A ribbon test is ideal for determining if your subsoil type has sufficient clay for making cob.

A man performing the ribbon test on a sample of clay by squeezing it into a ribbon shape in his fingers. The image is a screenshot from a YouTube video.
A ribbon test. Image courtesy of Chelsea Green Publishing on YouTube.

A good rule of thumb here is to ensure no big chunks of clay are in the mix. If there are, it means your clay is too dry or contains too much organic matter.

Expert Advice: It’s easy to confuse silt for clay. A simple way to avoid this confusion is by looking at the soil’s appearance. If it appears shiny, it’s silt; if it appears dull, it’s clay.

Some Straw (Fiber)

Straw acts as fiber in the cob mix. It’s the natural rebar in cob, fulfilling similar functions as metal rebar in concrete.

The main function of straw is to add shear and tensile strength to cob walls to create a monolithic structure without mortar joints.

Ideally, you just need a fairly rich straw addition — enough that each handful of cob mix has strands of straw running through it.

A good rule of thumb is to aim for a fifth-gallon bucket of compressed straw for five buckets of dry ingredients.


A muddy man's hand holding a hosepipe spraying water on a cob building site.
You need to add just the right amount of water for a good cob mix. Too much will make your mix sloppy and weak, whereas too little makes the cob uneven and friable.

The key to success when making cob is getting the right amount of moisture. Too much water makes a sloppy and weak mixture, while too little makes an uneven and friable cob.

Aim for one part water to five parts dry ingredients for the best results.

How to Make Cob

Now that you have the right proportions for making cob, let’s proceed to mix these ingredients to make cob. Here is the procedure:

  1. Lay a tarp on a flat surface to mix the ingredients. Ensure no sticks or debris are underneath the tarp, as these can hurt your feet when mixing.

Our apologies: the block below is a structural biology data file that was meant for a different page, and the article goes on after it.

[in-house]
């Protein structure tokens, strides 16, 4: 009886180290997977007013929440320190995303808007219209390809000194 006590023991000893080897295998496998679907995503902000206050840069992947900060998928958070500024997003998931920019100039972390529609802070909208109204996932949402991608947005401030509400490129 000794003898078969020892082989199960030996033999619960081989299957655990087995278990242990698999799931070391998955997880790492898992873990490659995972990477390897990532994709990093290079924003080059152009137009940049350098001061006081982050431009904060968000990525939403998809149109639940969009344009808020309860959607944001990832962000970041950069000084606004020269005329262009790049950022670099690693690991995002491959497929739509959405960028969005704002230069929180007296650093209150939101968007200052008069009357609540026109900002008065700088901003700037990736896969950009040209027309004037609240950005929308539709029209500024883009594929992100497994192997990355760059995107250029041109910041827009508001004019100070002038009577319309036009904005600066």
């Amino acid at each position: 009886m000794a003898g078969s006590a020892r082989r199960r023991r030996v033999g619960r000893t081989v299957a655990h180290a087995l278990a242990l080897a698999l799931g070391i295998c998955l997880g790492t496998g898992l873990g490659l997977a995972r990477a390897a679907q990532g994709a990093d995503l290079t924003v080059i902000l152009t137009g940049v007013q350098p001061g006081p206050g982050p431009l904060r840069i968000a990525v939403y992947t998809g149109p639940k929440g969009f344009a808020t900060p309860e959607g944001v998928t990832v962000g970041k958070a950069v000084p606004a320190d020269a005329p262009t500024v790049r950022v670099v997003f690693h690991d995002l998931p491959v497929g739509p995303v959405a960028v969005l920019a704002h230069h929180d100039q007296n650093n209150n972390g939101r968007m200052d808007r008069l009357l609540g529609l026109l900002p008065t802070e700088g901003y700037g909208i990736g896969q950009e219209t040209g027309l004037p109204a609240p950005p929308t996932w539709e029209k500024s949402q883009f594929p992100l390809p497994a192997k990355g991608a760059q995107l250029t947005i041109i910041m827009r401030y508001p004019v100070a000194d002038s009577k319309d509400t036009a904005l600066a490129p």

2. Measure the dry ingredients (sand and clay) based on the above proportions and pile them in the middle of the tarp. The amount of dry components depends on the size of your cob project.
  3. Dry mix the materials thoroughly. You can do so using your hands, a shovel, or a hoe.
  4. Add water in the said proportion based on the quantity of the dry ingredients. Dig out a small crater in the middle of the dry ingredients for easy mixing and add a bit of water there.
  5. Mix the cob base with your hands and feet. When squeezed in your hand, the mixture should be thick enough to form a ball or sausage shape.
  6. Stomp the mixture to flatten it before adding the straw.
  7. Add straw into the mix and stomp it further to ensure proper mixing of the ingredients.
  8. Test the cob mix by squeezing it in your hand. Your cob is ready for use if it stays together and doesn’t crumble.
A group of women and children mixing cob with their feet on a tarpaulin laid on the grass.
Cob is a very sustainable form of building but requires a lot of manual mixing, which is actually best done with your feet. Getting help from friends is recommended. Image courtesy of This Cob House LLC.

Reasons Why Cob Is Sustainable

Cob is a sustainable building material for the following reasons:

  • It is made from natural materials that are locally sourced and readily available.
  • The production process is energy-efficient.
  • It’s highly durable; thus, it helps conserve natural resources.
  • It has a high thermal mass and specific heat capacity.

Final Thoughts

Making the best cob mix comes down to the right proportions of ingredients.

Therefore, ensure to get the proportions of sand, clay, and straw right before you start making your cob.

Moreover, remember to add water in the correct ratio to ensure your mix is not too dry or too wet.

Now that you know the natural materials in cob house construction, check out this article for the cool tech behind earthbag homes and how long they last.